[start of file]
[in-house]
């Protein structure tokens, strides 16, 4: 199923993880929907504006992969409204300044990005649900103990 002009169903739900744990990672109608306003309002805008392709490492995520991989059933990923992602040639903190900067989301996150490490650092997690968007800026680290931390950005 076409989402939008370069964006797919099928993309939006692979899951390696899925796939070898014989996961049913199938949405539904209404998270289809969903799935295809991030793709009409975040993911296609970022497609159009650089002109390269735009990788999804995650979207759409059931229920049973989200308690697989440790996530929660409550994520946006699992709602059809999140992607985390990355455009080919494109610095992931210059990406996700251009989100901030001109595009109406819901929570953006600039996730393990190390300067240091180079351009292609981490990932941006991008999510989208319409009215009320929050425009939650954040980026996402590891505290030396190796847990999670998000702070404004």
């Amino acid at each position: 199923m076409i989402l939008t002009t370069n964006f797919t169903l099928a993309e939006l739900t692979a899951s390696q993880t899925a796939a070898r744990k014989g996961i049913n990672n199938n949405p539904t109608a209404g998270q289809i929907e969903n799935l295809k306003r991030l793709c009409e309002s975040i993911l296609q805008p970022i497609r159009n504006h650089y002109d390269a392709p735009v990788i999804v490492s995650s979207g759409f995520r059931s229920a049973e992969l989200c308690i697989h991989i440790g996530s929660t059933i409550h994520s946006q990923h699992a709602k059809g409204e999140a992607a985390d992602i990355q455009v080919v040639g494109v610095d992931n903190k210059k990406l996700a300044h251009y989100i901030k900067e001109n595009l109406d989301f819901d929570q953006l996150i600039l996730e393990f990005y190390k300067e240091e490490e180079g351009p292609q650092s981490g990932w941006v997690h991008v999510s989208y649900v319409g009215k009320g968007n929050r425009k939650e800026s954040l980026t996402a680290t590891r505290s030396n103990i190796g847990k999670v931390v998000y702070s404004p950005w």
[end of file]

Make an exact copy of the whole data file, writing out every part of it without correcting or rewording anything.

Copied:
[in-house]
């Protein structure tokens, strides 16, 4: 199923993880929907504006992969409204300044990005649900103990 002009169903739900744990990672109608306003309002805008392709490492995520991989059933990923992602040639903190900067989301996150490490650092997690968007800026680290931390950005 076409989402939008370069964006797919099928993309939006692979899951390696899925796939070898014989996961049913199938949405539904209404998270289809969903799935295809991030793709009409975040993911296609970022497609159009650089002109390269735009990788999804995650979207759409059931229920049973989200308690697989440790996530929660409550994520946006699992709602059809999140992607985390990355455009080919494109610095992931210059990406996700251009989100901030001109595009109406819901929570953006600039996730393990190390300067240091180079351009292609981490990932941006991008999510989208319409009215009320929050425009939650954040980026996402590891505290030396190796847990999670998000702070404004």
């Amino acid at each position: 199923m076409i989402l939008t002009t370069n964006f797919t169903l099928a993309e939006l739900t692979a899951s390696q993880t899925a796939a070898r744990k014989g996961i049913n990672n199938n949405p539904t109608a209404g998270q289809i929907e969903n799935l295809k306003r991030l793709c009409e309002s975040i993911l296609q805008p970022i497609r159009n504006h650089y002109d390269a392709p735009v990788i999804v490492s995650s979207g759409f995520r059931s229920a049973e992969l989200c308690i697989h991989i440790g996530s929660t059933i409550h994520s946006q990923h699992a709602k059809g409204e999140a992607a985390d992602i990355q455009v080919v040639g494109v610095d992931n903190k210059k990406l996700a300044h251009y989100i901030k900067e001109n595009l109406d989301f819901d929570q953006l996150i600039l996730e393990f990005y190390k300067e240091e490490e180079g351009p292609q650092s981490g990932w941006v997690h991008v999510s989208y649900v319409g009215k009320g968007n929050r425009k939650e800026s954040l980026t996402a680290t590891r505290s030396n103990i190796g847990k999670v931390v998000y702070s404004p950005w």